High Temperature Materials: an Introduction to Onera’s Contribution


T. Khan

The third issue of Aerospace Lab is dedicated to high temperature materials.
Onera has been at the forefront of research and development for this
class of materials for the past five decades, especially for aerospace engine
applications. Starting in the mid 1960’s, many new materials and processes
were invented, and cutting-edge research was carried out during this period.
Similarly and concurrently, great progress has been made in mechanical

Potential and Perspectives for Oxide/Oxide Composites


M. Parlier, M.-H. Ritti, A. Jankowiak

The challenge for oxide/oxide composites is to provide an alternative to
SiC/SiC composites with the aim of decreasing the cost of manufacture
and improving the thermal stability in air at high temperature. Oxide/oxide
composites consist of a porous alumina matrix reinforced by fibers of the

Potential of Directionally Solidified Eutectic Ceramics for High Temperature Applications


M. Parlier, R. Valle, L. Perrière, S. Lartigue-Korinek, L. Mazerolles

Directionally solidified eutectic (DSE) ceramics add new potentialities to the advantages of sintered ceramics: a higher strength, almost constant, up to temperatures close to the melting point and a better creep resistance. The microstructure of melt-growth composites (MGC) of ceramic oxides consists in three-dimensional and continuous interconnected networks of single-crystal eutectic phases. After solidification of binary eutectics, the eutectic phases are alumina and either a perovskite or garnet phase.

10 Years-Activities at Onera on Advanced Thermal Barrier Coatings


M.-P. Bacos, J.-M. Dorvaux, S. Landais, O. Lavigne, R. Mévrel, M. Poulain,
C. Rio, M.-H. Vidal-Sétif

Developing thermal barrier coatings operating at higher temperature and/or for very long durations (commercial aircraft applications) is one of the technological and economic challenges for engine manufacturers. This includes the search for (i)low thermal conductivity, high thermal stability and CMAS resistant ceramic top coats, and (ii)alternative low cost bond coats with improved oxidation resistance and chemical compatibility with the substrate.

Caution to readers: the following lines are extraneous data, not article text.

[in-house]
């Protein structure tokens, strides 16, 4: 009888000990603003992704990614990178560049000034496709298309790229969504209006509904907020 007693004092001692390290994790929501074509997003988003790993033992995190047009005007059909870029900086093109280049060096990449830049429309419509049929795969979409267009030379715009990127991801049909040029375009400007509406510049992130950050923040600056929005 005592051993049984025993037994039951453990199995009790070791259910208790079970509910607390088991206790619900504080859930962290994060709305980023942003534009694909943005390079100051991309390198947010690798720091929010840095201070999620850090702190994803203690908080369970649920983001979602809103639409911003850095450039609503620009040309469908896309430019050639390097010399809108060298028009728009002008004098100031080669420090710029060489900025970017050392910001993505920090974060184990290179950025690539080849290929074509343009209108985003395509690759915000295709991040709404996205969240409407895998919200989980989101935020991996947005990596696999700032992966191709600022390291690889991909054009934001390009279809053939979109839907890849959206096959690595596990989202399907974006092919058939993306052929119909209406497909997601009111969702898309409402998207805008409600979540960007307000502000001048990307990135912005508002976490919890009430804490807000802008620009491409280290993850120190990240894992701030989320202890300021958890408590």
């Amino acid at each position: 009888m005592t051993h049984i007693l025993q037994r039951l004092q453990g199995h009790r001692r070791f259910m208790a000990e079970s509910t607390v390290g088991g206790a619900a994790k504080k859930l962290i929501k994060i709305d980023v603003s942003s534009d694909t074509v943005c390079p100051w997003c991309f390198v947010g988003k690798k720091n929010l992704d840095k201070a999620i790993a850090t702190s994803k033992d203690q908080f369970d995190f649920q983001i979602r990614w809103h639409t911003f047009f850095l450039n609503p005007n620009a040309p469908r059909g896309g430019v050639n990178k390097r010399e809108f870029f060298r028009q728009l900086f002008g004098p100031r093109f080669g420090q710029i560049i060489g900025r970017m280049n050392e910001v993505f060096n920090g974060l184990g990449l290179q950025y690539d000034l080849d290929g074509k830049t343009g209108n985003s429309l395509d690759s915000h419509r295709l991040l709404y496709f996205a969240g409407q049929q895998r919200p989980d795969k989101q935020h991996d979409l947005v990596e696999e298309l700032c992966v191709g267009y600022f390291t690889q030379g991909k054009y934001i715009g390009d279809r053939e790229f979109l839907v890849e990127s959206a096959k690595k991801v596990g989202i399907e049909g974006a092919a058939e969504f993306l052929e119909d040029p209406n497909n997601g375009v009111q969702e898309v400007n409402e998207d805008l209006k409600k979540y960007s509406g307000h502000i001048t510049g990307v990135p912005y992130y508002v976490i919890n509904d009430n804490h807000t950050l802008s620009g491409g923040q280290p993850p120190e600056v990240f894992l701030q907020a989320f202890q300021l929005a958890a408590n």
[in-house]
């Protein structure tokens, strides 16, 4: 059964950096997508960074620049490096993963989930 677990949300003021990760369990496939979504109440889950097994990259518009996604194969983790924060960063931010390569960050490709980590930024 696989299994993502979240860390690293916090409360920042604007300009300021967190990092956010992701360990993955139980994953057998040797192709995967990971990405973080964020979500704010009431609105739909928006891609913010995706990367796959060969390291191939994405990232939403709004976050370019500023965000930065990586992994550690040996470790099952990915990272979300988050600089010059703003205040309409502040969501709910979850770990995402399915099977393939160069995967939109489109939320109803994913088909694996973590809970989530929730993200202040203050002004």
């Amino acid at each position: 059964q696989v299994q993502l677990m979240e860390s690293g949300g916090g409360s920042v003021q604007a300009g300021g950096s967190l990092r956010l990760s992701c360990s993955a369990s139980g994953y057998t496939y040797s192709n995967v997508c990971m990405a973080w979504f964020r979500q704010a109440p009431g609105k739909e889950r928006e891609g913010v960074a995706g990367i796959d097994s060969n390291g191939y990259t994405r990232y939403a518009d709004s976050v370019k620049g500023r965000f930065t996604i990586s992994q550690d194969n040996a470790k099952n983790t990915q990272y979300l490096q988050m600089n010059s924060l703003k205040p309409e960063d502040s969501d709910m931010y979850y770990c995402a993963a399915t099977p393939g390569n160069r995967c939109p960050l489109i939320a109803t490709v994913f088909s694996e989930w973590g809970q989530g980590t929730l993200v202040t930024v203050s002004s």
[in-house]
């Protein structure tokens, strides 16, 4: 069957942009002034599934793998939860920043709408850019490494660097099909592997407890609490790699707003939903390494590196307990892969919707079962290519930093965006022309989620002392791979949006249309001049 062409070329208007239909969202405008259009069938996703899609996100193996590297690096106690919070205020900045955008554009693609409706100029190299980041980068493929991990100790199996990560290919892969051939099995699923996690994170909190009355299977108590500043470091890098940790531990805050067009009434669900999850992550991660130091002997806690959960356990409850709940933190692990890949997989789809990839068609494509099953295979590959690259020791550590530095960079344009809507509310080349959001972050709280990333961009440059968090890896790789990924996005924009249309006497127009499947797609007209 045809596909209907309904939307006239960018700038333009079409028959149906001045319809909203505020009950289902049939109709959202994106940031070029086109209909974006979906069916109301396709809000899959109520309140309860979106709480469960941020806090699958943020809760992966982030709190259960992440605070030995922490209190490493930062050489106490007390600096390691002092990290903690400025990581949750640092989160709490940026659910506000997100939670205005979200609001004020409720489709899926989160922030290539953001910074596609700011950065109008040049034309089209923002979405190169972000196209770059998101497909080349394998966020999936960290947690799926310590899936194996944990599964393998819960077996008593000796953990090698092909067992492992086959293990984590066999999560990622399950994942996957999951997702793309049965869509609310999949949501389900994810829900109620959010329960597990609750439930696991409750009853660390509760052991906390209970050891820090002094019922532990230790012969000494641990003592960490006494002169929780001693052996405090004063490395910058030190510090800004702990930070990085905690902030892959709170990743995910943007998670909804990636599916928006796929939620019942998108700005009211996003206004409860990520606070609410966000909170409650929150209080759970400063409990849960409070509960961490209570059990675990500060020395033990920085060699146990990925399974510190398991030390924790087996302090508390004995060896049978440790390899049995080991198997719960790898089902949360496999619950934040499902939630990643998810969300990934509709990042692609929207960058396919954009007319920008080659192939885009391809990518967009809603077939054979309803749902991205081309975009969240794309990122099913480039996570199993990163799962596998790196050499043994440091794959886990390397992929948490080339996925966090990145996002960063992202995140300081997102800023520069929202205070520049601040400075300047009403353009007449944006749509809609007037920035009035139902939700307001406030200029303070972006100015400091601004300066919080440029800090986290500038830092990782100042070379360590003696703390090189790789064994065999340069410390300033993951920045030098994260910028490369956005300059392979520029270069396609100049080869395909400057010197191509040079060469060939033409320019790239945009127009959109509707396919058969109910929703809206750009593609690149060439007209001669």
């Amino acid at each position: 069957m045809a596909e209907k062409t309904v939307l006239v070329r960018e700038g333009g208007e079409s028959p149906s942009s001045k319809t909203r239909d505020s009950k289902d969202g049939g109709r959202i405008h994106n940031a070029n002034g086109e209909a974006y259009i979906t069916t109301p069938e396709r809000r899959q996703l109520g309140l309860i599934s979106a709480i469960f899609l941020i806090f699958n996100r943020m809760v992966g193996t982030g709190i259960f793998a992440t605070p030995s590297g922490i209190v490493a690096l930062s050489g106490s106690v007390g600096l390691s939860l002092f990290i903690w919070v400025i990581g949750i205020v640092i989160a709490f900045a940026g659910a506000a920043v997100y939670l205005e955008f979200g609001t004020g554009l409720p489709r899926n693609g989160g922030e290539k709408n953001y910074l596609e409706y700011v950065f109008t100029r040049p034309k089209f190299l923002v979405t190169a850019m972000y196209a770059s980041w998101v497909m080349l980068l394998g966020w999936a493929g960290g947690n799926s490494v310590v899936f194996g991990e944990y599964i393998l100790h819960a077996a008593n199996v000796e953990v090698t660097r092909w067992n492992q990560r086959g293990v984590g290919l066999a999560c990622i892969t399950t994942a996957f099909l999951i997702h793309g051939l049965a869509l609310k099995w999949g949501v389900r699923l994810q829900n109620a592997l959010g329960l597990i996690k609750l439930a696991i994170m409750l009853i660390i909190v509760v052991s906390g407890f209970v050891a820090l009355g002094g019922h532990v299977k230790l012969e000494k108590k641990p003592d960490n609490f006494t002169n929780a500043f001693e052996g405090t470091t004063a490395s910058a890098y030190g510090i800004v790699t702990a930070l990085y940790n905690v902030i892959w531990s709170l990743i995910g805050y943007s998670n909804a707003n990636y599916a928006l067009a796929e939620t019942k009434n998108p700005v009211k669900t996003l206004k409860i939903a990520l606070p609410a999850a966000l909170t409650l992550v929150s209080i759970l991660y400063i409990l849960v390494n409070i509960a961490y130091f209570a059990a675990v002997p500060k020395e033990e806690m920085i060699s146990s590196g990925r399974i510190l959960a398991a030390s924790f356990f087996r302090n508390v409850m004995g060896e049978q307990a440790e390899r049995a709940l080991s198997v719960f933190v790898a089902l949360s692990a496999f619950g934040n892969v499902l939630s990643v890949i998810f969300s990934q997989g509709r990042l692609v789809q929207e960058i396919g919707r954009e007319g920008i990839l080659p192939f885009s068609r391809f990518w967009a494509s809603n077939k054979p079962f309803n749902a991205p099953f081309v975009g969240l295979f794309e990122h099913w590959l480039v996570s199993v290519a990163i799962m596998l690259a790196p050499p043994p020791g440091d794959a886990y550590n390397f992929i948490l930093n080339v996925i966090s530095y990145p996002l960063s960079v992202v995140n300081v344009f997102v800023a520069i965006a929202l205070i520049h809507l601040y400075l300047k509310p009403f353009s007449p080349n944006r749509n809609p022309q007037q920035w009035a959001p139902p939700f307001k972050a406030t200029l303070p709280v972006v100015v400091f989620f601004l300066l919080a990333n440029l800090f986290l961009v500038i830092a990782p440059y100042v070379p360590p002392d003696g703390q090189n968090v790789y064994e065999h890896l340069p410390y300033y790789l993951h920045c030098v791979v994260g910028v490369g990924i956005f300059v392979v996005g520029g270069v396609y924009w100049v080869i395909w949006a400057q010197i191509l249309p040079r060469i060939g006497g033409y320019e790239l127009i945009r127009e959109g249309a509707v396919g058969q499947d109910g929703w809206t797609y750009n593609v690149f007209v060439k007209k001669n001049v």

Advanced Lightweight Silicide and Nitride Based Materials for Turbo-Engine Applications


S. Drawin, J.F. Justin

Refractory metal silicides and nitride-based ceramics combine two properties
that may lead to substantial reductions in aircraft fuel consumption: compared
to the most advanced nickel-based superalloys presently used in aeronautical

Processing and Characterization of TiAl-based Alloys: Towards an Industrial Scale


M. Thomas, M.-P. Bacos

This paper highlights Onera efforts focused on the design of new TiAl-based alloys, the development of a commercially-viable route for the manufacture of aero engine components and the optimization of mechanical properties. The alloy G4, with a duplex microstructure, has been developed with an excellent balance of properties for gas turbine applications up to 800°C. Additionally, a series of TiAl-3(Fe,Zr,Mo) alloys have been designed for applications with good ductility requirements.

On Some Advanced Nickel-Based Superalloys for Disk Applications


D. Locq, P. Caron

Recent work performed at Onera on nickel-based superalloys for disk
applications is presented. In the first section, disk characteristics and
metallurgical routes used to produce these specific aero-engine components
are reviewed. Then, two alloy development programs carried out to satisfy
the requirements of the industrial partners are detailed. Finally, the results

Performance and Degradation Mechanisms of Thermal Barrier Coatings for Turbine Blades: a Review of Onera Activities


M.-P. Bacos, J.-M. Dorvaux, O. Lavigne, R. Mévrel, M. Poulain, C. Rio,
M.-H. Vidal-Sétif

Thermal barrier coatings are used to protect blades and vanes in the hot
sections of gas turbines. They consist of a thick porous ceramic layer
deposited on a alumina forming metallic bond coat in contact with the nickel-
based superalloy substrate. They are designed to prolong the components
lifetimes or to increase gas temperature, and therefore efficiency. In
service, the structure and composition of the various layers evolve, due to

Ultra High Temperature Ceramics: Densification, Properties and Thermal Stability


J.F. Justin, A. Jankowiak

Hypersonic flights, re-entry vehicles, and propulsion applications all require new materials that can perform in oxidizing or corrosive atmospheres attemperatures in excess of 2000°C and sometimes over the course of a longworking life. Ultra High Temperature Ceramics (UHTCs) are good candidates tofulfill these requirements. Within this family, the ZrB2 and HfB2 based composites are the most attractive.


Accelerated video of a 10 minutes test under high-enthalpy hypersonic flow in the L2K arc-jet facility at DLR Cologne (assessment of performance of a HfB2/SiC/TaSi2 disc at ~1500°C)

Recent Studies at Onera on Superalloys for Single Crystal Turbine Blades


P. Caron, O. Lavigne

Recent alloy development works conducted at Onera for single crystal turbine blade applications succeeded in identifying specific nickel-based superalloys suited for very high temperature applications in aircraft engines and for land-based gas turbine applications in a highly corrosive environment.